An international team of scientists has developed a new drug for cystic fibrosis sufferers.

VX-770 targets people with the ‘celtic gene’, a genetic mutation particularly common in patients with the condition.

The study, which was led by Queen’s University in Belfast and involved researchers in Europe, the US and Australia, found a significant improvement in lung function and a reduction in disease flare-ups in those receiving the treatment.

It is too early to say whether the drug will improve life expectancy.

VX-770 works by opening the defective channel in lungs cells of people with cystic fibrosis. It is the first treatment aimed at this basic defect to show an effect.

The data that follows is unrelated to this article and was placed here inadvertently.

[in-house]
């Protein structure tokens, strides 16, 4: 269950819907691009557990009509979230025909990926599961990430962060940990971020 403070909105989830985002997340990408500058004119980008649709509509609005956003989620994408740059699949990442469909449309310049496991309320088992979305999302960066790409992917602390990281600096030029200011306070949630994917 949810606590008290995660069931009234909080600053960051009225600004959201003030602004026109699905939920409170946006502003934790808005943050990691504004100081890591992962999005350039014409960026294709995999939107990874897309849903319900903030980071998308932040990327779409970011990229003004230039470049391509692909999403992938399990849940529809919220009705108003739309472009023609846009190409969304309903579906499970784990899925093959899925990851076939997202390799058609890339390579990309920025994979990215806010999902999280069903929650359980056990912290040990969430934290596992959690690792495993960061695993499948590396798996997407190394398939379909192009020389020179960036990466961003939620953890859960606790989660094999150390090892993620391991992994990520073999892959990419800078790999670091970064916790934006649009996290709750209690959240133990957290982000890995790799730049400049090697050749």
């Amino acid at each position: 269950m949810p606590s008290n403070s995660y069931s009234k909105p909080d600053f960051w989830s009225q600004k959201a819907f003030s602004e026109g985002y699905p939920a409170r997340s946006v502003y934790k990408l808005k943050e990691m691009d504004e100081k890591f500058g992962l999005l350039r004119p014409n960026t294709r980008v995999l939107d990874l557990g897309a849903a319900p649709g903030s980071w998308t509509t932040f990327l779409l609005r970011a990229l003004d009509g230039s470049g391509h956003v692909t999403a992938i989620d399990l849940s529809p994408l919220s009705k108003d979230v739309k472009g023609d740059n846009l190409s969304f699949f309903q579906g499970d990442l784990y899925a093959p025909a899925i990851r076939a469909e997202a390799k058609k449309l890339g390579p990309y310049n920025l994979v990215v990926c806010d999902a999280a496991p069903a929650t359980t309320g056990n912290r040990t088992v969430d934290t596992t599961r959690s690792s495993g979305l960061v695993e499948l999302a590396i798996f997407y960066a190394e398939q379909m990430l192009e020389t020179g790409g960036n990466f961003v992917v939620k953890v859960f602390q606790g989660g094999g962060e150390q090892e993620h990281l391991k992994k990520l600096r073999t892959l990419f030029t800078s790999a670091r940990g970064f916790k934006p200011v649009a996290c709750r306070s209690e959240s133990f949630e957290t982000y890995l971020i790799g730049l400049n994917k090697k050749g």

Stuart Elborn, director of the Centre for Infection and Immunity at Queen’s University, said, “The development of this drug is significant because it is the first to show that treating the underlying cause of cystic fibrosis may have profound effects on the disease, even among people who have been living with it for decades.

“The remarkable reductions in sweat chloride observed in this study support the idea that VX-770 improves protein function thereby addressing the fundamental defect that leads to cystic fibroses.”

The drug will be submitted for licensing later this year.